The end of Liberation uses different samples. On the original, this included BBC weatherman Michael Fish saying "Down over Spain, across into France", Kenneth Wolstenholmes "They think it's all over..." from the 1966 World Cup, and ends with Neil Armstrong saying "The eagle has landed".
10: Amber Light
Between the intro and the African choir, the pre-release version has a rap: "You may be black, you may be white / you may be Jew or Gentile / It makes no difference in our house".
On the released version the rap was replaced by a bass note, making the the track about 6 seconds shorter.
11: The Millennium Bell
The beep sounds are at a lower pitch and placed off the beat. Before the bell, an electronic voice says "Goodnight, sweetie", instead of "zero".
After the bell there is an audible cut (this cut is covered by a hi-hat on the released version).
12: Amber Light (Reprise)
This is incorporated into the title track on the released album; at the very end there is also an additional (very quiet) African choir.
Art In Heaven / Berlin 2000 / Thou Art In Heaven
Mike wrote this 12-minute track to accompany Art In Heaven's lightshow at the climax of the Millennium Bell concert in Berlin. It opens with In The Beginning (from The Songs Of Distant Earth), and ends with an extract from Beethoven's 9th Symphony. A studio version is available on a very limited promo CD - this version opens with a bass note lasting over a minute, just as the live version did, which could indicate that this CD was made as a demo for the live band to work from.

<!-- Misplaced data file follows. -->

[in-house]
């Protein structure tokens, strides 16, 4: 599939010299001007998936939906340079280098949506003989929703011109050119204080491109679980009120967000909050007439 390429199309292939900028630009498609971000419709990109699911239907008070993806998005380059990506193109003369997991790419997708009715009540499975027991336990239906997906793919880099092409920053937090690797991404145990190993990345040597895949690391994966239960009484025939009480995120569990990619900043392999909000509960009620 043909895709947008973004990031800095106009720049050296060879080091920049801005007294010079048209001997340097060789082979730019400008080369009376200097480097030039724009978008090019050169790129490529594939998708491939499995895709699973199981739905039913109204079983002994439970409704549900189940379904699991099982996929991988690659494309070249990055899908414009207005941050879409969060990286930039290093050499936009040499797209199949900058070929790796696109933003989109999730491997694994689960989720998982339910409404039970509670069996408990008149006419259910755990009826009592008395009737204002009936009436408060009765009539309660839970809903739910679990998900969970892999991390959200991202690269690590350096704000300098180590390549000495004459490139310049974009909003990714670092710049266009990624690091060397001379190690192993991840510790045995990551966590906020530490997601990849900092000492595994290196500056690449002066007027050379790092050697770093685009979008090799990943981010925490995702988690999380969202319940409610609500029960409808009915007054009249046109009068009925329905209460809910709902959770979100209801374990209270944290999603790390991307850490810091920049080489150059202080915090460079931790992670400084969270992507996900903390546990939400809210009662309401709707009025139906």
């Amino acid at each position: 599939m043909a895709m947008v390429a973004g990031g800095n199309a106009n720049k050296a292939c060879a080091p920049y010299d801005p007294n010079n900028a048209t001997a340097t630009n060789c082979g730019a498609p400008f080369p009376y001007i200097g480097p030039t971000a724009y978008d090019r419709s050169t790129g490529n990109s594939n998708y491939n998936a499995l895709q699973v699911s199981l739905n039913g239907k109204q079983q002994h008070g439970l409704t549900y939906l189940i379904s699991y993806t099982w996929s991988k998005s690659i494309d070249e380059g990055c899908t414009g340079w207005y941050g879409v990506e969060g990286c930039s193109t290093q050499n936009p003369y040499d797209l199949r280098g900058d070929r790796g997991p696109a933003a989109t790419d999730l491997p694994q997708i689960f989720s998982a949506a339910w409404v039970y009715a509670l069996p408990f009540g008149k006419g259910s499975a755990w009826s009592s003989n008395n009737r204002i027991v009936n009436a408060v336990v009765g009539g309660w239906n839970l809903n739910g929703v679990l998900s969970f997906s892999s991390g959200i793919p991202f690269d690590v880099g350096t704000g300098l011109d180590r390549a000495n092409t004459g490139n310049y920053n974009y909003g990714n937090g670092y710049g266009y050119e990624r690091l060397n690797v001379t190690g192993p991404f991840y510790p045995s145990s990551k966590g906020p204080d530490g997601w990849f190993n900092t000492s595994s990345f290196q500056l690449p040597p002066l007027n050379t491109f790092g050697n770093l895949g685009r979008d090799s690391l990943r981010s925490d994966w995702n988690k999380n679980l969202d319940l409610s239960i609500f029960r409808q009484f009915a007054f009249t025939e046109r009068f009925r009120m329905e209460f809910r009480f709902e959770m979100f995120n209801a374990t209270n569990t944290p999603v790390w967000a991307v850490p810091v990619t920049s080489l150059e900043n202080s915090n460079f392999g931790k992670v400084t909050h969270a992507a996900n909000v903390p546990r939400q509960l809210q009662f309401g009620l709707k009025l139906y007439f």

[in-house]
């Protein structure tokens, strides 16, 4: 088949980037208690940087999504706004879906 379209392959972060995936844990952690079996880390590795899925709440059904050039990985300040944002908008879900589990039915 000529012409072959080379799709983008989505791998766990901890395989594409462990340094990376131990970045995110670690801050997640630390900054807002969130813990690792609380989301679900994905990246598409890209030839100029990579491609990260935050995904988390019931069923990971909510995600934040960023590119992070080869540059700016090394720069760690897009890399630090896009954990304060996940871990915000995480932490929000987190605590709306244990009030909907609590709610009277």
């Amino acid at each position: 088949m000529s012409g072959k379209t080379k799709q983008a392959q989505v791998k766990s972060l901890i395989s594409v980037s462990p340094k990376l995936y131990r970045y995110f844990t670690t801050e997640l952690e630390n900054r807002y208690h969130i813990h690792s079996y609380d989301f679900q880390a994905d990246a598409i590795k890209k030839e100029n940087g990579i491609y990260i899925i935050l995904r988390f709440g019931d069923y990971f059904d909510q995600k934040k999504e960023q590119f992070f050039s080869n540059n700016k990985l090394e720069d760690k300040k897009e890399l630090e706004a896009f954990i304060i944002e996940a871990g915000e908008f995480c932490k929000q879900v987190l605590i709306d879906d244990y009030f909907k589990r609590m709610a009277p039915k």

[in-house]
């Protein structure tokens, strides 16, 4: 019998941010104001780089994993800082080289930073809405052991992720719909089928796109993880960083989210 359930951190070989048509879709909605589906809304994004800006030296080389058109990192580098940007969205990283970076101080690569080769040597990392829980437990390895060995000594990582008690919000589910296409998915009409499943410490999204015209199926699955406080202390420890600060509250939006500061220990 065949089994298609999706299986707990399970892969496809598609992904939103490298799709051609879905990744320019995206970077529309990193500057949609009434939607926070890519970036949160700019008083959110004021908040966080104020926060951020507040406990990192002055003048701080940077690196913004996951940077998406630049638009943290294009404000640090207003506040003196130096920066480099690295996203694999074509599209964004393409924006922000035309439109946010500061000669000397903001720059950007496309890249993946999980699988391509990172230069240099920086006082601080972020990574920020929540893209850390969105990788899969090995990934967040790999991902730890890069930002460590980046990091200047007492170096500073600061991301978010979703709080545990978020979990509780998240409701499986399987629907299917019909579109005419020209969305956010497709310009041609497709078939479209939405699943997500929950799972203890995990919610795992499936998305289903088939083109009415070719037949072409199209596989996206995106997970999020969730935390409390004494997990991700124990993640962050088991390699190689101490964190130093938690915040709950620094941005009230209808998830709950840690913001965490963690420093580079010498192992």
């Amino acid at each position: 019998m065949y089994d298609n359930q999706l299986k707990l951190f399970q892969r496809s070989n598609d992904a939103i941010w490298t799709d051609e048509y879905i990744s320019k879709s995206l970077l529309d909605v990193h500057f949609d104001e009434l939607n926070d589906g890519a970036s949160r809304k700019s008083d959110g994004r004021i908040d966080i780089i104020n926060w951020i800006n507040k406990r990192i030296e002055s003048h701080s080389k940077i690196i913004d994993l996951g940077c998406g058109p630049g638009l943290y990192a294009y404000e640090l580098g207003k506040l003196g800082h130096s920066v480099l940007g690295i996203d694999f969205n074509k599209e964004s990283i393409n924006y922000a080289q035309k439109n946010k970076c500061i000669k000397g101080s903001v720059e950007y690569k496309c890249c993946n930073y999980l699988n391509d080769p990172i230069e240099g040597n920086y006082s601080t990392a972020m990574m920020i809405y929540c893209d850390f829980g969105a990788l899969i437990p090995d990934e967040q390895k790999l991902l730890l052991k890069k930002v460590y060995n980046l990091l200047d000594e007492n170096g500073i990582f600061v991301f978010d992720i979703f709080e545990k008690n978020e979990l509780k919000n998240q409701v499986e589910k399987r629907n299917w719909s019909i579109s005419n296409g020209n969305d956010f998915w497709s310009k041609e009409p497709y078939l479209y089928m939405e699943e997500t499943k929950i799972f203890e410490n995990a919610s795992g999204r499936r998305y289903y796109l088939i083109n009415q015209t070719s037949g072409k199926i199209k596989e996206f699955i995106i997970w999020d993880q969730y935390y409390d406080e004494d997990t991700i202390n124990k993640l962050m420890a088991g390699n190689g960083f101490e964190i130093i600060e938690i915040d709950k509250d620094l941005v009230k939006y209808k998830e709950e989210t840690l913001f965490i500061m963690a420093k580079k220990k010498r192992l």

A minute and a half of this CD was played on Steve Wright's BBC Radio 2 show on 22nd December 1999 (Steve referred to the track as 'Berlin 2000'). The live version is available on the Art In Heaven concert video and DVD.
A rerecorded version was considered for a CD single to be released during the first half of 2000. Several alternative versions were recorded, including an acoustic version featuring a bodhran. These alternative versions would also have appeared on the CD single, although this never materialised.
A completely different arrangement eventually appeared on Tres Lunas in 2002, retitled Thou Art In Heaven.
Synth arpeggios [unknown title]
The Art In Heaven concert DVD includes an interview with Mike, which shows him playing a recording of the Art In Heaven track. Two synth arpeggios can also be heard, which presumably come from an unreleased track.
Aristotle [unknown title]
In an interview in late 1999, it was mentioned that Mike and his girlfriend Fanny were searching the internet for Aristotle quotes to use as lyrics.
Van Goch [unknown title]
Mike said in a Spanish interview that he had written a piece of music inspired by Van Goch's paintings (no title was given). He described it as "simple, pretty and violent, all at the same time", and said it would be a good piece to hear at the end of the world.
Credit: Paul Harris and David Porter of The Mike Oldfield Information Service, Olivier Lebra of Tubular Web, Ralf Erhard, Marcus Junglas, Rainer Münz Gareth Randall, Richard Carter, the Tubular Forums, Elf and all the knowledgeable people from the Amarok list.